41-Calculus-of-PolarEqB - Calculus of Polar Curves Area...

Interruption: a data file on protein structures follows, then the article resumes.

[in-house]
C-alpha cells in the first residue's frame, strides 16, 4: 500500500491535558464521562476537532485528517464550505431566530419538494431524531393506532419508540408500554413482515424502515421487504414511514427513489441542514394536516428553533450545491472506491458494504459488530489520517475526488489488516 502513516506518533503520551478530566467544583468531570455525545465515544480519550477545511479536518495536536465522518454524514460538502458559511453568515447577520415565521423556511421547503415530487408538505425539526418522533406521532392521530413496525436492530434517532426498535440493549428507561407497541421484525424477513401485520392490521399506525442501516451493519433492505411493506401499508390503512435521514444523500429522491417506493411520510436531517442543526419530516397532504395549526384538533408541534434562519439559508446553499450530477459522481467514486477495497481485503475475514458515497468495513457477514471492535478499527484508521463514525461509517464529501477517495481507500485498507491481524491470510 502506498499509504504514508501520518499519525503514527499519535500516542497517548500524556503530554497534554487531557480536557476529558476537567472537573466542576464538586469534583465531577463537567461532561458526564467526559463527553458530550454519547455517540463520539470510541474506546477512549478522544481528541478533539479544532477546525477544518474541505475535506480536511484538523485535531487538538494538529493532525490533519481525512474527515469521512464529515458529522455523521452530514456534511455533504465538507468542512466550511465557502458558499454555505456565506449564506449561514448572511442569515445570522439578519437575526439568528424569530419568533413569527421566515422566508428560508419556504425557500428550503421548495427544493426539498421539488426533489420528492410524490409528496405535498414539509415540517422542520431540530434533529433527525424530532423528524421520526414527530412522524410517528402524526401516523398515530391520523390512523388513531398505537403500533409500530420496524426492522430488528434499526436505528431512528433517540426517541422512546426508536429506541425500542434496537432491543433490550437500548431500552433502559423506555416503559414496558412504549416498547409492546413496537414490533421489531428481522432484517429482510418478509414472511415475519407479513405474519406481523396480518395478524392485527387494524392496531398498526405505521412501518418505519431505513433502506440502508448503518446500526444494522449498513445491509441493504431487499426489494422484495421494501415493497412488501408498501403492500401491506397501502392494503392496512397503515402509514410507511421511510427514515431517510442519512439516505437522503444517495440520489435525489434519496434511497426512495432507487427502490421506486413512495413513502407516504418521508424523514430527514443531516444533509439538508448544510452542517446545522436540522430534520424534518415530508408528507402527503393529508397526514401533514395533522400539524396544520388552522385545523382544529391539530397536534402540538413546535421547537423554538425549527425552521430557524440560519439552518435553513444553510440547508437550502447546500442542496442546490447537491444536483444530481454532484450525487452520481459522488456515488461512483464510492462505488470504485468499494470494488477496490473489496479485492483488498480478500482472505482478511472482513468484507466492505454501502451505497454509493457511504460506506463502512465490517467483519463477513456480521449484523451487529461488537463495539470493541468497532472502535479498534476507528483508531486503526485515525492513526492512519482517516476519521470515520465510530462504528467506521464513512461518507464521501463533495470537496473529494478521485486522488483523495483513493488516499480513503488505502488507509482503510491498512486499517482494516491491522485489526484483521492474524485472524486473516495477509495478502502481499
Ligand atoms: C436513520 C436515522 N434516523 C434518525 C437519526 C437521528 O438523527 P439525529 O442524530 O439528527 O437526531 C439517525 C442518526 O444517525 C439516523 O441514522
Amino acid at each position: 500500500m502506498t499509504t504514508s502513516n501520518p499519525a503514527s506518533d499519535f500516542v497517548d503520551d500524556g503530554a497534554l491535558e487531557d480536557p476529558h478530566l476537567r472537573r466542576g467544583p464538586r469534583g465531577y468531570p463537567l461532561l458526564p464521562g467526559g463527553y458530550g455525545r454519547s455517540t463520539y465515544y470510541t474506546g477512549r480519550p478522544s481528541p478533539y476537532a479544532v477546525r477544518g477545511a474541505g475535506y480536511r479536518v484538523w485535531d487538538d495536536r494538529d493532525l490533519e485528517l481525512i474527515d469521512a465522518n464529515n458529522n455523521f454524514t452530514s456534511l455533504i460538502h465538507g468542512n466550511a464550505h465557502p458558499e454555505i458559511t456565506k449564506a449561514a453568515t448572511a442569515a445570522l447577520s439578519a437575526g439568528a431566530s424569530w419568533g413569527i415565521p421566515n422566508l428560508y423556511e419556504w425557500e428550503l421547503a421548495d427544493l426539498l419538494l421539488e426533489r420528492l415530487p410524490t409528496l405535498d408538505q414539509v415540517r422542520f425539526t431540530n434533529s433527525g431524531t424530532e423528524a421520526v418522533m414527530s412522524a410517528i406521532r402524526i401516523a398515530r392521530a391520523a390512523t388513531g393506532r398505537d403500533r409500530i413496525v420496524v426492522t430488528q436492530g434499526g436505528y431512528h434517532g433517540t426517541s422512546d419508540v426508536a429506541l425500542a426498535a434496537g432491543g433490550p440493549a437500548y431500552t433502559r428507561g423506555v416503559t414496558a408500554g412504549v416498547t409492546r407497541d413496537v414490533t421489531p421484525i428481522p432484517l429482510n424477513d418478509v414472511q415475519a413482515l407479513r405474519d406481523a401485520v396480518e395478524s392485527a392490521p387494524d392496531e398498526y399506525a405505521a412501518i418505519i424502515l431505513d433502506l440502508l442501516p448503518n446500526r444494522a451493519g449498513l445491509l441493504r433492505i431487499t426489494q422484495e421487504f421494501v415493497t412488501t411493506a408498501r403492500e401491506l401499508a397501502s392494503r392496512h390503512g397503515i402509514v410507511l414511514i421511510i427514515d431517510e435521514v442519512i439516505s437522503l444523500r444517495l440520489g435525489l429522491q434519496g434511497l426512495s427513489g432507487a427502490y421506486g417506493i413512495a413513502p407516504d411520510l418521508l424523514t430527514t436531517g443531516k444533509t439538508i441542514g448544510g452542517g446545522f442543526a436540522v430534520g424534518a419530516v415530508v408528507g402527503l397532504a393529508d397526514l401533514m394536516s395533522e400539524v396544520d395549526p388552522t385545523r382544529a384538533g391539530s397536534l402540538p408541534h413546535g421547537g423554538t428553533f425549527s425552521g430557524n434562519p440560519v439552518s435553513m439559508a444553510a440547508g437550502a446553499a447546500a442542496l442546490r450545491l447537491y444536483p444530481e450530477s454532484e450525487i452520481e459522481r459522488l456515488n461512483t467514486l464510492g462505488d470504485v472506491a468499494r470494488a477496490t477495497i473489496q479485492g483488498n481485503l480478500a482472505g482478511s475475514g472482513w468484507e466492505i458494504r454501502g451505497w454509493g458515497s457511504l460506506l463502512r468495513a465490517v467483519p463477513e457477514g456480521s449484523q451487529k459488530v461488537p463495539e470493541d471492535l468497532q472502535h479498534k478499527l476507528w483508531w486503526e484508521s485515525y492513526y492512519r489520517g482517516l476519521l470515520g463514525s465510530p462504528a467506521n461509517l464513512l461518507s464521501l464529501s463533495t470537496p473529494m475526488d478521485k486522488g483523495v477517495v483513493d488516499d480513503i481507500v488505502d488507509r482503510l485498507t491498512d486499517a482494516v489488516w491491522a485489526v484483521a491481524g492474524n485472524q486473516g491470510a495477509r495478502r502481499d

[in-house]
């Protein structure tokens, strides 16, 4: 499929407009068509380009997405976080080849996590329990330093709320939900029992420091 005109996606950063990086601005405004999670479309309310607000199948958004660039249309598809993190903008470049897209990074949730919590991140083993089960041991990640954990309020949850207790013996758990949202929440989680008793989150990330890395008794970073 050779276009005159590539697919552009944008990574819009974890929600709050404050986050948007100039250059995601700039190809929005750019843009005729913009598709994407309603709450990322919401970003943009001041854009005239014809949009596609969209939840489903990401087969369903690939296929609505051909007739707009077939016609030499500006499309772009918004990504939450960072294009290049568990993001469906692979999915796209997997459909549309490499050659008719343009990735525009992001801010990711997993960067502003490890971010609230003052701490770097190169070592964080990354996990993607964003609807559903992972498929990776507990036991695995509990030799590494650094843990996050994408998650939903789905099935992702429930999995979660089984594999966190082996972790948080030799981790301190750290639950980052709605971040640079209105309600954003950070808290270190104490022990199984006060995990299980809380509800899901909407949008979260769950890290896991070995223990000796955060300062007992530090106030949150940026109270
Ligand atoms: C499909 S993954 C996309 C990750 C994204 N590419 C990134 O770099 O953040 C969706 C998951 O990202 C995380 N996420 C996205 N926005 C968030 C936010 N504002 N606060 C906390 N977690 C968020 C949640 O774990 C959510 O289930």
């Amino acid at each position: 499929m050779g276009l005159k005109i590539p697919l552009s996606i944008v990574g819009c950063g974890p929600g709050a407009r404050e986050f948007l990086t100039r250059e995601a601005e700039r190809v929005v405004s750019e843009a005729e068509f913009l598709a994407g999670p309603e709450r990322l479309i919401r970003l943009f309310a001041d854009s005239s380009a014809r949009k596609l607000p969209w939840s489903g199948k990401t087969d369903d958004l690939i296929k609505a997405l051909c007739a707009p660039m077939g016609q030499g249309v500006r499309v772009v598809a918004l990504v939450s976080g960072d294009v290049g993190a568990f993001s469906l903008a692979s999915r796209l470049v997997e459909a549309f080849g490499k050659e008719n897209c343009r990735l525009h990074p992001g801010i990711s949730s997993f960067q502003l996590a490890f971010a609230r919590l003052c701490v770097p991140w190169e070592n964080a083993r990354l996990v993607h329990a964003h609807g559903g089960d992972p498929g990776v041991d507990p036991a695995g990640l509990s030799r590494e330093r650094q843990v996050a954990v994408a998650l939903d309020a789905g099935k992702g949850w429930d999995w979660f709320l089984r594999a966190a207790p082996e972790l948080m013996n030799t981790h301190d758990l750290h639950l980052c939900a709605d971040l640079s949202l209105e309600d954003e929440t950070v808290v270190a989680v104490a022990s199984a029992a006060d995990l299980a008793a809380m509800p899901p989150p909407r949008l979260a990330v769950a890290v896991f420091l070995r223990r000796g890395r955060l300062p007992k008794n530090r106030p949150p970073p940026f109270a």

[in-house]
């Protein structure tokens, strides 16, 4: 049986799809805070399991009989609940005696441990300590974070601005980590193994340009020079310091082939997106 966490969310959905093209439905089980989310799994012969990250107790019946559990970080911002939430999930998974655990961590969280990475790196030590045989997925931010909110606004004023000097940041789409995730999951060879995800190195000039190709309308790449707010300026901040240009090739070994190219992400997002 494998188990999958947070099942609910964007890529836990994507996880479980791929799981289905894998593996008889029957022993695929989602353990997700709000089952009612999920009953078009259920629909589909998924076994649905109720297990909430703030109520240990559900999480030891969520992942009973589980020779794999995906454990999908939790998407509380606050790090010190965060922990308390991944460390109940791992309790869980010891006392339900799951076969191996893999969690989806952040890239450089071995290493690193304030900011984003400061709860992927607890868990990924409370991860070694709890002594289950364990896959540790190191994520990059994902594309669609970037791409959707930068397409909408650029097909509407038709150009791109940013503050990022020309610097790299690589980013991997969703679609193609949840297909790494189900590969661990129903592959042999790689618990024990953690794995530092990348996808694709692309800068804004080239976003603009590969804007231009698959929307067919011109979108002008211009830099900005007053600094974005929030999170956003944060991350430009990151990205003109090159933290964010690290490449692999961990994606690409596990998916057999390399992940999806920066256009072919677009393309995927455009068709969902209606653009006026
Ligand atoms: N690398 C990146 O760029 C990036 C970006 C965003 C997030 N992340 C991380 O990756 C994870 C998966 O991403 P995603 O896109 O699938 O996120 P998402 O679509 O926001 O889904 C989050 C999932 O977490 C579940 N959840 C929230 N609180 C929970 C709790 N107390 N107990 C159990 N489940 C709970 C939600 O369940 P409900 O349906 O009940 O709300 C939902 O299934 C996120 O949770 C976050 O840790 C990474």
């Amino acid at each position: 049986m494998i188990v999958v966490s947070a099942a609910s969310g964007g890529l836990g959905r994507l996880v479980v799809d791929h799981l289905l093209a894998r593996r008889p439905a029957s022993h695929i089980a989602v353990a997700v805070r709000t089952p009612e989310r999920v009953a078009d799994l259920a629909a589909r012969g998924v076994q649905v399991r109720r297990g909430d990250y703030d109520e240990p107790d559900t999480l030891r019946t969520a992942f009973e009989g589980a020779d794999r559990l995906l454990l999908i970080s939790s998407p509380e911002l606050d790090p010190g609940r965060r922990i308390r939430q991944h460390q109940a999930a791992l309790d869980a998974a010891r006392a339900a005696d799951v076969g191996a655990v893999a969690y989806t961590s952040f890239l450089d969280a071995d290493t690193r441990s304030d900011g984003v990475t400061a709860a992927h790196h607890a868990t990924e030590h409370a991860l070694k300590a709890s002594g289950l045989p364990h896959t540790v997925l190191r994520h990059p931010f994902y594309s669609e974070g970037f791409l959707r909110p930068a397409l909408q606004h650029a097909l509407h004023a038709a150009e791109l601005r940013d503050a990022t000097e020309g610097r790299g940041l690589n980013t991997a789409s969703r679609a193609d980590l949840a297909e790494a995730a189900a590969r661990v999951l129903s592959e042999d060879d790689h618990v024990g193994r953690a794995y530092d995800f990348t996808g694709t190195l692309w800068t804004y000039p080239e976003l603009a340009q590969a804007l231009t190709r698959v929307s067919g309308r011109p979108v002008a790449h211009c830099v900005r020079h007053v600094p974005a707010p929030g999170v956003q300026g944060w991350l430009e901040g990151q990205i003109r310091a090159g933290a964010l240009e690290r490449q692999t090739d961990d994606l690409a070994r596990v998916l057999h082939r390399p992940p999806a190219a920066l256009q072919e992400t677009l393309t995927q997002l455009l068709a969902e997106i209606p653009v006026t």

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Phong Do Calculus of Polar Curves - Area Finding the area of a polar curve often demands a good sketch of the curve. Especially when you have area enclosed by 2 different curves where the intersections need to be found. The graph also reveals symmetry which can be very helpful. We can start formulating the area of a polar curve using the generic area formula for parametric equation but there is actually a easier way. Back in Cal I , the area was derived from using a rectangular element. Look at a rectangular element shown here and the area is simply ( ) f x dx . You then proceed to construct the Riemann sum which will become the definite integral. You should be very familiar with this concept. The points on a polar curve are not defined by the rectangular (Cartesian) grid but they are defined by a radial distance from the origin r and an angular measurement θ . If you give this some thought, it is clear that an area region is “fanned” out [see the diagram below] . Taking one individual “fan” out and it is a sector as shown. Look at any Geometry book and you see that the area of circular sector is given as: 2 1 2 Area r θ = (Note: θ is in radian) So, what is the conceptual approach? Look at a generic polar curve as shown. The area of the region is formed by a series of these sectors. Each sector has an equal incremental angular measure of θ . By adding together all of the individual sectors (i.e., creating a Riemann sum) , you will have the area defined by this polar curve. In other words: θ 2 2 1 r A The area integral is thus defined as: θ θ θ d r A = 2 1 2 2 1 As you can see, the above approach is virtually identical to the definite integral that you encountered in Cal I. Instead of using rectangular element, we use a circular sector element. In using the above rule, pay attention to the factor ½ . It is part of the formula because it comes with the sector area formula. It does not mean that you are finding half of the area.
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